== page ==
Bestselling Author David Emerald: What It Takes to Be a Leader

David Emerald, bestselling author of The Power of TED* (*The Empowerment Dynamic), recently discussed what it takes to be a leader in an increasingly complex and challenging world at the Native Edge Institute in Seattle on August 23. The National Center for American Indian Enterprise Development hosted its second Native Edge Institute at the Microsoft Corporation Headquarters in Redmond, Washington, in partnership with Arctic IT, a Doyon, Limited company. Bruce Hellen, President of Arctic IT, invited Emerald to speak at the event. Everyone who attended Emerald’s presentation received a copy of his book, The Power of TED.

At the Native Edge Institute, Emerald introduced “the empowerment dynamic,” a.k.a. TED, his model for shifting one’s mindset from problem reactive to outcome orientation.

“It’s about upgrading our internal operating system to a more passion-based, desire-based or outcome-based way of being—and that’s much easier said than done,” Emerald acknowledged to Native Business Magazine™.

That same life principle of focusing on desired outcomes—as opposed to getting hung up on the roadblocks and problems—translates to business and organizational leadership success, Emerald explained. That’s exactly what he addresses in the 3 Vital Questions: Transforming Workplace Drama, his book scheduled for release in early 2019.

A frequent guest presenter and facilitator on leadership topics, Emerald often begins his speeches by introducing the audience to the Dreaded Drama Triangle.

First described by Dr. Stephen Karpman in the late 1960s, the Drama Triangle roles of Victim, Persecutor, and Rescuer, and their interplay vividly describe the most common strategies human beings use to manage their fear and anxiety. Renamed the Dreaded Drama Triangle (DDT) ™ in David Emerald’s book, The Power of TED* (*The Empowerment Dynamic), the DDT aptly describes the toxic nature of these roles. All three of the roles have their roots in the Problem Orientation and focus on what they don’t want or don’t like. Each role also sees the others as problems to react to.

While best comprehended by reading The Power of TED, in a nutshell, the three drama triangle roles of Victim, Persecutor and Rescuer can be unpacked like so:

  • Victims feel powerless and at the mercy of life’s events and may avoid taking responsibility for their actions, finding it easier to blame others or their circumstances.
  • Persecutors can be either people or conditions (such as a health condition) or a situation (such as a natural disaster).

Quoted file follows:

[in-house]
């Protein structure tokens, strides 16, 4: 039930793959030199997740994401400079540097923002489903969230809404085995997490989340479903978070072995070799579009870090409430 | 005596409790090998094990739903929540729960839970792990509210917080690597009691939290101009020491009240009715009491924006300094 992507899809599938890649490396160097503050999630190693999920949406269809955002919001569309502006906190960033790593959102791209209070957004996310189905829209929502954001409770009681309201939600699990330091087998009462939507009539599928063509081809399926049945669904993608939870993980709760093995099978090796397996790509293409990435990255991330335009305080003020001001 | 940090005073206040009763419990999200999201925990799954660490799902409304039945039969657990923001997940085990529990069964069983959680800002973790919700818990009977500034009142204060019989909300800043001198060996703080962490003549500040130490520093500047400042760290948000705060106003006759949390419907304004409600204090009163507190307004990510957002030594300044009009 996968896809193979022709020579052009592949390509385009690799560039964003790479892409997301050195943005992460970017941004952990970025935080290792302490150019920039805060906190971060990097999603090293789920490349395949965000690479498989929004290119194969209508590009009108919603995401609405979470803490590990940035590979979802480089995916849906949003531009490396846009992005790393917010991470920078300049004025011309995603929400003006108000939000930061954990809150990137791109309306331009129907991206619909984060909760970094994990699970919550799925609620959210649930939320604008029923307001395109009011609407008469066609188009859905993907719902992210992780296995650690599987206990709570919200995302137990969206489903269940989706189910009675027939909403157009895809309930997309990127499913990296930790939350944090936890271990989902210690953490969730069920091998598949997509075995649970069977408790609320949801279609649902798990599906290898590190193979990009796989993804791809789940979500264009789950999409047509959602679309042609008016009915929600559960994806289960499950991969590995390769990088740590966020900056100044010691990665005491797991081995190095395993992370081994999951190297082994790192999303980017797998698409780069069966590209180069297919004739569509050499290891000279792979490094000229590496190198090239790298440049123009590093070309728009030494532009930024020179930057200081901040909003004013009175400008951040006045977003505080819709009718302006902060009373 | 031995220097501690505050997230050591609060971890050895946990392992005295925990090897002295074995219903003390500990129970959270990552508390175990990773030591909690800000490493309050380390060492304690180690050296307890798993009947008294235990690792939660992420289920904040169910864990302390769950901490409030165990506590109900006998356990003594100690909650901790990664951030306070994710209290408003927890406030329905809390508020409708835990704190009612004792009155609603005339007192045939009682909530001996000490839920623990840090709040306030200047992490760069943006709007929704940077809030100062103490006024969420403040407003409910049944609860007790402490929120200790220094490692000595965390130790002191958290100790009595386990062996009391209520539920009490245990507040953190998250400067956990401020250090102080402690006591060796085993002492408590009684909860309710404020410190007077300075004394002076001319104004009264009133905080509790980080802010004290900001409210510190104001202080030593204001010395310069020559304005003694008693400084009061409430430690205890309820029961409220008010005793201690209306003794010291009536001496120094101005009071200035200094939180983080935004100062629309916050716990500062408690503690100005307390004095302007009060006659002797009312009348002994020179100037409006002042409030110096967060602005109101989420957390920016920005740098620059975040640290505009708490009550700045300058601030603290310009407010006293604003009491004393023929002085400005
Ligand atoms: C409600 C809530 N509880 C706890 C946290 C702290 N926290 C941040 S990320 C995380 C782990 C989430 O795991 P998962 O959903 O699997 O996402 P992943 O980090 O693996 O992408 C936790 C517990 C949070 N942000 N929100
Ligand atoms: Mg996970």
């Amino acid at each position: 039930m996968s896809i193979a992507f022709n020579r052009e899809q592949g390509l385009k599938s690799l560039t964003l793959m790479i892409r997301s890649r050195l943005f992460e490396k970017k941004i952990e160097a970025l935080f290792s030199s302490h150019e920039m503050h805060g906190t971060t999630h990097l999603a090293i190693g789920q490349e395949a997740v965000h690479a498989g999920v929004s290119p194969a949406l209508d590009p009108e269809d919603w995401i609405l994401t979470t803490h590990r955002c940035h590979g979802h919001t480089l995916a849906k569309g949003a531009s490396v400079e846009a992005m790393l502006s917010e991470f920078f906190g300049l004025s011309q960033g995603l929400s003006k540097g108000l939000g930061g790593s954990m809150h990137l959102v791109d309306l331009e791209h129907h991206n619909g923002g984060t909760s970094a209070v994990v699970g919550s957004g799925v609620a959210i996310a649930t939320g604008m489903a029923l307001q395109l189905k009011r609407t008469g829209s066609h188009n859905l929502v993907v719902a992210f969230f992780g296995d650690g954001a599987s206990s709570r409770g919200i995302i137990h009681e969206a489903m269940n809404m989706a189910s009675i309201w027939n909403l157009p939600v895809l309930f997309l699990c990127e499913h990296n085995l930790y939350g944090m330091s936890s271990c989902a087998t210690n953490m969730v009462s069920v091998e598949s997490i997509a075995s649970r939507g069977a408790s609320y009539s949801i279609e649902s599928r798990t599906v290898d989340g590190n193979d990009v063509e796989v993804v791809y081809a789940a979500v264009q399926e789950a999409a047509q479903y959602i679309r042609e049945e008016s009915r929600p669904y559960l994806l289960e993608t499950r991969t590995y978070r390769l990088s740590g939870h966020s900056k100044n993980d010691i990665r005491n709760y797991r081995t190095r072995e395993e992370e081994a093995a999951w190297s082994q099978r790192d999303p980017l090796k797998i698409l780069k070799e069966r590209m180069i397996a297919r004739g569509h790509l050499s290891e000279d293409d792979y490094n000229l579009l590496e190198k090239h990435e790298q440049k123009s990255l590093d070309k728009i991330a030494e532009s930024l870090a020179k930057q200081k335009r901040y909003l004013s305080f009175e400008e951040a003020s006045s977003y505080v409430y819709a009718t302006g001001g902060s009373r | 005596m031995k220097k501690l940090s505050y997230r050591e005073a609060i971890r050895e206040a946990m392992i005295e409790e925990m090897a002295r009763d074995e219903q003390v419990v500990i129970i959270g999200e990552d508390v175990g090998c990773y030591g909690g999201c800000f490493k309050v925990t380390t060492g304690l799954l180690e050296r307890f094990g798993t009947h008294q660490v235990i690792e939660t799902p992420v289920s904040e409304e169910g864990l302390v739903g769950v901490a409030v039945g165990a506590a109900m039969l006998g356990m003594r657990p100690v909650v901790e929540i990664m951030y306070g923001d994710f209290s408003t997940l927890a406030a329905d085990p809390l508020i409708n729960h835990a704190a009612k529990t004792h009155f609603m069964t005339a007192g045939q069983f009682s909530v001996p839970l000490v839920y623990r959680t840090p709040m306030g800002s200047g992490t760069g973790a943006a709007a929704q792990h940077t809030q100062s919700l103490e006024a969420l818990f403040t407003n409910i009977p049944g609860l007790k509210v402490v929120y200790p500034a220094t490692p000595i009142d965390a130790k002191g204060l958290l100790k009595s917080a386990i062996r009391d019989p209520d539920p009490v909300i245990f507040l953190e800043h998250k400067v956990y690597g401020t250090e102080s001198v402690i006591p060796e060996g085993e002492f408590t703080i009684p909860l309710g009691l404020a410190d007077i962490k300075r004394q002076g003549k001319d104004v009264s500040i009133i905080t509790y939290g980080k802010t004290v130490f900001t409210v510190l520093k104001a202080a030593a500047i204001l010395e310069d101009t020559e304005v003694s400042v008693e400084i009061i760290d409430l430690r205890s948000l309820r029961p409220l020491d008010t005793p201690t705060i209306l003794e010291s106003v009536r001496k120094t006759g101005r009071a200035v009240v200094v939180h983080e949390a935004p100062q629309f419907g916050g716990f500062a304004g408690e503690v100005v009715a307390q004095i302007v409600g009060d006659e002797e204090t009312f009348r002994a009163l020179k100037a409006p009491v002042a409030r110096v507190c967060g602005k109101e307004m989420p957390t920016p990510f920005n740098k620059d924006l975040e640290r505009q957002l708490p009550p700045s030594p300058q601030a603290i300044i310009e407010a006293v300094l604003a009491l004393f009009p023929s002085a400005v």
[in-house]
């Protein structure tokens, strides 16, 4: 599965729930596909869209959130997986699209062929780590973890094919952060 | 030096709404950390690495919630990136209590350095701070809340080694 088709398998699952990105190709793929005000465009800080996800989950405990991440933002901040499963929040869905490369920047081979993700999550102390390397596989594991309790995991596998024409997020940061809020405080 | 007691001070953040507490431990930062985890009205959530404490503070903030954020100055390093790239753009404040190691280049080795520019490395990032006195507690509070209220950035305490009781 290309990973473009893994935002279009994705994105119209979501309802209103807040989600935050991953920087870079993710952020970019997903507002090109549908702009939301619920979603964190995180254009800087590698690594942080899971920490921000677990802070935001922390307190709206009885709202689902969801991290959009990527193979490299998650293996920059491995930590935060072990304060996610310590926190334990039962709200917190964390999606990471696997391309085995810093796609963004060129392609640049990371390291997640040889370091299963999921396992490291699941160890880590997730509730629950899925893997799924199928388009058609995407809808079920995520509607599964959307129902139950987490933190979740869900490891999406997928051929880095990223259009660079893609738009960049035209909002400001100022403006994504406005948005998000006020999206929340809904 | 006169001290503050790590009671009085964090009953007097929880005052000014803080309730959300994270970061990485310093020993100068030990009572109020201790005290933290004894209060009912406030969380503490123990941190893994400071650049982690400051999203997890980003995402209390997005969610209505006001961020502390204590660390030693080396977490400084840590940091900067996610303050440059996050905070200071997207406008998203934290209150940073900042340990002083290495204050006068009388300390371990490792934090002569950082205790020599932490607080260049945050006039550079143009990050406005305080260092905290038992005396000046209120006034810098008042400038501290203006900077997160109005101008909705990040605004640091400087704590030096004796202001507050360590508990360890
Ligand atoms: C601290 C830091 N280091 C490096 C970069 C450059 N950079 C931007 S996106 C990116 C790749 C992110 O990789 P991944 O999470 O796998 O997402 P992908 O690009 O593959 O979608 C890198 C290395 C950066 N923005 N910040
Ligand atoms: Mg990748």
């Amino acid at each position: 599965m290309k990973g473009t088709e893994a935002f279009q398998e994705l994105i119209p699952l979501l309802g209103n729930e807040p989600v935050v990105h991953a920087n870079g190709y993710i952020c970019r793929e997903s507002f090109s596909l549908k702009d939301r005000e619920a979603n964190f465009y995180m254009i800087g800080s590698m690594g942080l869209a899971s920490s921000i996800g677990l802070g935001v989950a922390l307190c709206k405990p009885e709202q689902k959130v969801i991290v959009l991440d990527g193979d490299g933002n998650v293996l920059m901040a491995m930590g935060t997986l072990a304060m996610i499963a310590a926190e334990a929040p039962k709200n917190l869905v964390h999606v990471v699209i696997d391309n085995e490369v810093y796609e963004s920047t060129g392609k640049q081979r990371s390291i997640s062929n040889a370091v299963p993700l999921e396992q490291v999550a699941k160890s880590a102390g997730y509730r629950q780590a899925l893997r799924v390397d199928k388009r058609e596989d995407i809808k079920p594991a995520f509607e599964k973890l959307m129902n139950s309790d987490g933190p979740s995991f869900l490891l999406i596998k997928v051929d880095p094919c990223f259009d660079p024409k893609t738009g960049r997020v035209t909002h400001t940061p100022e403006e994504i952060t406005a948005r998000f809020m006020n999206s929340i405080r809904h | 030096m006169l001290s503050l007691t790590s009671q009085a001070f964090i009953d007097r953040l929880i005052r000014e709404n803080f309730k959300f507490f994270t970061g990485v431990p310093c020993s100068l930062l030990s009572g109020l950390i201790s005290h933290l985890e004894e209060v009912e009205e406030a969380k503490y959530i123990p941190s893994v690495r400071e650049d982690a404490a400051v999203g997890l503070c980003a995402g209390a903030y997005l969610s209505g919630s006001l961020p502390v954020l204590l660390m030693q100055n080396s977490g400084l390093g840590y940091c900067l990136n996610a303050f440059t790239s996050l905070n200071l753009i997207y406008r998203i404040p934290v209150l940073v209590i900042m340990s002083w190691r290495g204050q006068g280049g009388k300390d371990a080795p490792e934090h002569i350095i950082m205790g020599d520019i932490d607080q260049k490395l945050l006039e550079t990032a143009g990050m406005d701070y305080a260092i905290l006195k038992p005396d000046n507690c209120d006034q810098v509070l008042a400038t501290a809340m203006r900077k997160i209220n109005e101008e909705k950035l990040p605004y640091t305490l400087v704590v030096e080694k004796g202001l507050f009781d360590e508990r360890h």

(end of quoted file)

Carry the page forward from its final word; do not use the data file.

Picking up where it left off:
• Rescuers look for Victims to save. By fixing and saving others, a Rescuer believes others will appreciate and value them for their good deeds. When a Rescuer does not feel valued, they take on the Victim orientation.

Every individual has played each of these roles in their lifetime, though most people are predisposed to operating from one orientation, such as Victim.

Emerald emphasized the importance of distinguishing between victimization and victimhood. “Victimization is situational. We all, as human beings, experience victimization from time to time. The Native American community has been so victimized over the centuries. There’s absolutely no denial about victimization. But that’s distinct from victimhood. To me, victimhood is an identity, a way of being. This work [the empowerment dynamic, a.k.a. TED] challenges victimhood while acknowledging the reality of victimization.”

It takes vulnerability to acknowledge one’s role in the Dreaded Drama Triangle, Emerald explains in his book. Once a person is aware of the dysfunction of those roles (victim, perpetrator and rescuer), it’s time to embrace alternatives. “When one truly recognizes and accepts how the dreaded drama triangle has played out in their relationships, it’s time to seize the opportunity to reorient,” Emerald told Native Business Magazine.

TED* (*The Empowerment Dynamic)™ is a positive alternative to the Drama Triangle.

  • Creator is the central role in TED*(*The Empowerment Dynamic), which taps into an inner state of passion. Directed by intention, a Creator is focused on a desired outcome, propelling the person to take.
  • Challenger is focused on learning and growth, holding a Creator accountable while encouraging learning, action, and next steps. A Challenger consciously builds others up, as a positive alternative to putting someone down by criticizing, blaming, or controlling. The role of Challenger is the alternative to the drama triangle role of Persecutor.
  • A coach offers compassion and questions to help a Creator develop a vision and action plan. A Coach provides encouragement and support, in place of “rescuing” actions. The role of coach is the alternative to the drama triangle role of Rescuer.